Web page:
Often, we think of love as a decorative, sappy, flowery thing; but Paul calls us to re-examine this perception–going so far as to say that love is load-bearing–the focal point of the Christ-shaped character. In this sermon, we’ll examine what it means for love to give structure to our life, and why we (like the church in Corinth) are so often tempted to focus on other things.
What does God want from you (or for you)? Over time, it can be easy to reduce God’s claim on our life to the “spiritual” dimension… believing God expects us to live morally and do a couple spiritual disciplines. That’s not a bad vision; but it leaves a lot of our lives untouched. Paul presents something bigger: in Christ, we are invited into a grace-shaped life that recasts our relationships with ourselves, with others, and even with our time.
That the “sign” for all of this would be so underwhelming. Of all the signs that God is present and active – a pillar and cloud, a shadow falling backward or a virgin giving birth – why is this one, at zero hour, so underwhelming? Wasn’t there a better way for God to make His point? Or did He have a better point to make?
In Deuteronomy 6, Moses expresses hopes for a future he will not even see; a soon-coming-day in which others will partake in the dream Moses worked for. In that climate, Moses concerns himself less about threats from without, or even threats from beside. He warns about the enemy within. Along with Jesus in Luke 12, Moses is keenly aware that sometimes what sheep need protecting from are the things that come naturally to them (but are bad for them). This sermon will explore God’s invitation to learn to protect our sheep, even from themselves.
From Moses’ life, we learn that the world is littered with possibilities of divine intervention (burning bushes, plagues on enemies, waters parted, God’s people delivered). But if we zoom in on Moses’ first days, we learn from another figure (Moses’ mother) that sometimes, God doesn’t remove suffering or give clear direction, and we’re left to make the most of a desperate circumstance. This sermon will meet us in that space, helping us to learn to lean into the Spirit, even when God doesn’t offer clarity or relief.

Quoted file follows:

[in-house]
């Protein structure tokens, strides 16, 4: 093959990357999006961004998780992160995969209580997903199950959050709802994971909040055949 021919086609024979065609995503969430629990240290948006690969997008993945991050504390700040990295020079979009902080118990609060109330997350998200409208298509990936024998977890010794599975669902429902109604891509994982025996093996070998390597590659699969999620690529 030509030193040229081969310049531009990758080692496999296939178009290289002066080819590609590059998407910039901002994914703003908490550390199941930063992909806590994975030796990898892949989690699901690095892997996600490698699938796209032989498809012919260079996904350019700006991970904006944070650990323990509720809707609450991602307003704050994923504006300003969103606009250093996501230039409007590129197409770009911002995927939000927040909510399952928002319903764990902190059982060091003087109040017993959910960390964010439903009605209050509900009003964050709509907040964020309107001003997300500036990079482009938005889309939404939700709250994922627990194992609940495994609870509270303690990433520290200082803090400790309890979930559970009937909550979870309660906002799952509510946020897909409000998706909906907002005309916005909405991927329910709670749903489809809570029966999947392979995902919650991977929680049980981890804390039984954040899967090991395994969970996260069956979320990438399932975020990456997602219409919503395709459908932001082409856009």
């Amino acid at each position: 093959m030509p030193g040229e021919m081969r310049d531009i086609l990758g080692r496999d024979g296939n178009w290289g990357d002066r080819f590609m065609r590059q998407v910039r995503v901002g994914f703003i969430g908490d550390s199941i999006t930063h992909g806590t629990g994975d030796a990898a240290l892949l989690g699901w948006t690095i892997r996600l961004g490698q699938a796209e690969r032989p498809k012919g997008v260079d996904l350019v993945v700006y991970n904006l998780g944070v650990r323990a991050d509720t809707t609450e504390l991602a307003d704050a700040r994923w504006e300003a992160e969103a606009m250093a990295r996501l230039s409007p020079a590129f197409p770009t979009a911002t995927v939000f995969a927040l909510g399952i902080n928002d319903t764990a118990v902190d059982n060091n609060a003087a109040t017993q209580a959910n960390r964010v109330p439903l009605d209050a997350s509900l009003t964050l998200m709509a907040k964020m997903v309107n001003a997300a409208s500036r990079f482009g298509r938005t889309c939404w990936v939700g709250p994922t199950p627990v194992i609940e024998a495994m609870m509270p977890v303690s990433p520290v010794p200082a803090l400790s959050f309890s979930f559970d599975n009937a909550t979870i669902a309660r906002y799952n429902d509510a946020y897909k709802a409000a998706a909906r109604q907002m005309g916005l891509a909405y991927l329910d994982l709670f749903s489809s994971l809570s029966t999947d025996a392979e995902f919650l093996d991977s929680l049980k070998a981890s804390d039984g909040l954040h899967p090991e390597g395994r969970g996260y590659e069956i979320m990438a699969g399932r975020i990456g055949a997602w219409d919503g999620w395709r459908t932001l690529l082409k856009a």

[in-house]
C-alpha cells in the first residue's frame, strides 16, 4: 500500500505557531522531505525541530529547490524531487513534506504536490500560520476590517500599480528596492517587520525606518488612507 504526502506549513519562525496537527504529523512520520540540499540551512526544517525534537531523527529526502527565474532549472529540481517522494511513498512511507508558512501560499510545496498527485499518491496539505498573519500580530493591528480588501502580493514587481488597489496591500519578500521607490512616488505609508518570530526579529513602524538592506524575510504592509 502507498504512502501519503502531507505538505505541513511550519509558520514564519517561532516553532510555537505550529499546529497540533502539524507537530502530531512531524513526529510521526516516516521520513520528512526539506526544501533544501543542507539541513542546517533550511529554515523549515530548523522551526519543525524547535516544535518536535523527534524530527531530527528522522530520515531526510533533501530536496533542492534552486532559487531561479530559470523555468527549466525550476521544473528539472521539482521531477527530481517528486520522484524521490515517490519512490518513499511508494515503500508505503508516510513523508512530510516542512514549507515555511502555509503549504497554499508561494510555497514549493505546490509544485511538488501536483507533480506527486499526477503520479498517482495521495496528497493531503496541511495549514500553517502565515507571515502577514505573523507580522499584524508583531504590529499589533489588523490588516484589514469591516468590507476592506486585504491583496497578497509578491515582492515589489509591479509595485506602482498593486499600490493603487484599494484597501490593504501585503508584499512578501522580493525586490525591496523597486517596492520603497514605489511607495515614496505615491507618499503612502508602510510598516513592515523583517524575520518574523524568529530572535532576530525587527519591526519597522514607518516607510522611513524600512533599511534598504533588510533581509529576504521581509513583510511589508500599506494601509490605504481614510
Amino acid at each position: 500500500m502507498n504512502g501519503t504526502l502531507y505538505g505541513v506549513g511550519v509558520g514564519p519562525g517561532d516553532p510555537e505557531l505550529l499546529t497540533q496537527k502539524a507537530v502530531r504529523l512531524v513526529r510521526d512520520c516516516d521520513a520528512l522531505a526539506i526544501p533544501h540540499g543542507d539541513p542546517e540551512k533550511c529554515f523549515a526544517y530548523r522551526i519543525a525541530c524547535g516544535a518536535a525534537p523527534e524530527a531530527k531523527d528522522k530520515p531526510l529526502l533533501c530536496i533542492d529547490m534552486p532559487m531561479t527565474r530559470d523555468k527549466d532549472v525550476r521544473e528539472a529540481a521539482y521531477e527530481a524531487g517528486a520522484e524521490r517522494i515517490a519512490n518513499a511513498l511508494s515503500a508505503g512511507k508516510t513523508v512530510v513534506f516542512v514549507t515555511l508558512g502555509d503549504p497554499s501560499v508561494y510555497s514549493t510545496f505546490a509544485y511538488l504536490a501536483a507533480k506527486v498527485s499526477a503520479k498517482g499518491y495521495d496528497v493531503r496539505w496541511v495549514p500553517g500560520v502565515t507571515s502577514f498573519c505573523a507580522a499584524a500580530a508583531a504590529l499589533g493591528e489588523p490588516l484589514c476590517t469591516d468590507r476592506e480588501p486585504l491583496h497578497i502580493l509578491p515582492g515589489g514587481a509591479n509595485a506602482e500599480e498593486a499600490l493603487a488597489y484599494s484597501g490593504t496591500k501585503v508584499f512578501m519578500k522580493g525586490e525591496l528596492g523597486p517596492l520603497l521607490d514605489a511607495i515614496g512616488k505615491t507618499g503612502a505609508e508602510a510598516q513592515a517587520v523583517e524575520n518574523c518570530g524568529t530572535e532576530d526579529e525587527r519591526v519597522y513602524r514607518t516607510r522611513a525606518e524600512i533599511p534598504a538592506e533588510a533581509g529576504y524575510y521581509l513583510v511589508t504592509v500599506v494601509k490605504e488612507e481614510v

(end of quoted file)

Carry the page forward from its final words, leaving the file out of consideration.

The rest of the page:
How would our lives be different if we lingered in prayer over other people’s longings, losses, and dreams? How would our discipleship change if we saw prayer as an opportunity to honestly present other people’s concerns to God? What if our time spent lingering in prayer fueled the way we heard the people we care for?
The story of Zacchaeus shows us how an ordinary day can be transformative for our values. In one meal, Zacchaeus transitioned from a swindling tax collector to a vibrant “son of Abraham.” In this sermon, we’ll talk about how (at our tables, in our conversations, and along the road of our life, as in Zacchaeus), Jesus invites us to an “after” that’s better than our before.
The most effective communities, Jesus seems to think, are those who can say “yes” to God’s invitation to do things that–though small in themselves–take on a life of their own.
Many of us want lives that are more expansive, whole, and free; but it’s not as easy as wanting it. In this passage, Paul invites us to examine the structure of our lives, and how we can partner with God to build lives that are “constructive,” not just to us, but for others.
Peter writes to the Christians in exile, exhorting them to be sober-minded and alert; not just for self-protection, but to see things as they truly are. In this sermon, we’ll examine God’s invitation (through Peter’s words) to the kind of life that keeps us rooted in our own communities and growing toward the Kingdom of God.
Formation + Young Adults – framework for understanding and framework for conversation.
The Church is successful not based only on the number of people we gather, but on the ways we come alongside our community to serve, help, empower, and cultivate wholeness in the name of Jesus.
I will send a famine through the land–not a famine of food or a thirst for water, but a famine of hearing the words of the Lord.” On yearning to hear the voice of God, only to find we’ve lost our hearing.
John the Baptist’s whole life—his prophecies, his baptism, his confidence—pointed toward Jesus being the Messiah. Yet when he is in prison, he says, “Are you the one we’ve been waiting for, or should we expect someone else?” We (along with John’s disciples) are left wondering why his faith took a downward turn. What about Jesus’ actions made John question if He was the one? Probably the same ones that make us wonder whether God will come through, and leave us asking the same question: “Should we expect someone else?” This sermon will explore that tension and help us name God’s presence in our lives—even when it doesn’t seem like enough to live by.
Most of us admire Shadrach, Meshach, and Abednego for their courage; but behind their courage is a value that keeps them standing tall. This is more, then, than a story of how to stand up in a moment of decision; it’s also a reminder that obedience might cost us all we have. This sermon will examine that tension and help us understand explore what kept these three on their feet.
When we come to church, we often hear people saying (like the disciples did), “I have seen the Lord!” while others, like Thomas, find ourselves farther from belief than we wish. This can produce isolation, shame, and unworthiness that propels us from the community of faith. This sermon will work to unravel some of that shame and doubt while exploring what happens when Jesus shows up and invites “those who have not seen” to “yet still believe.”
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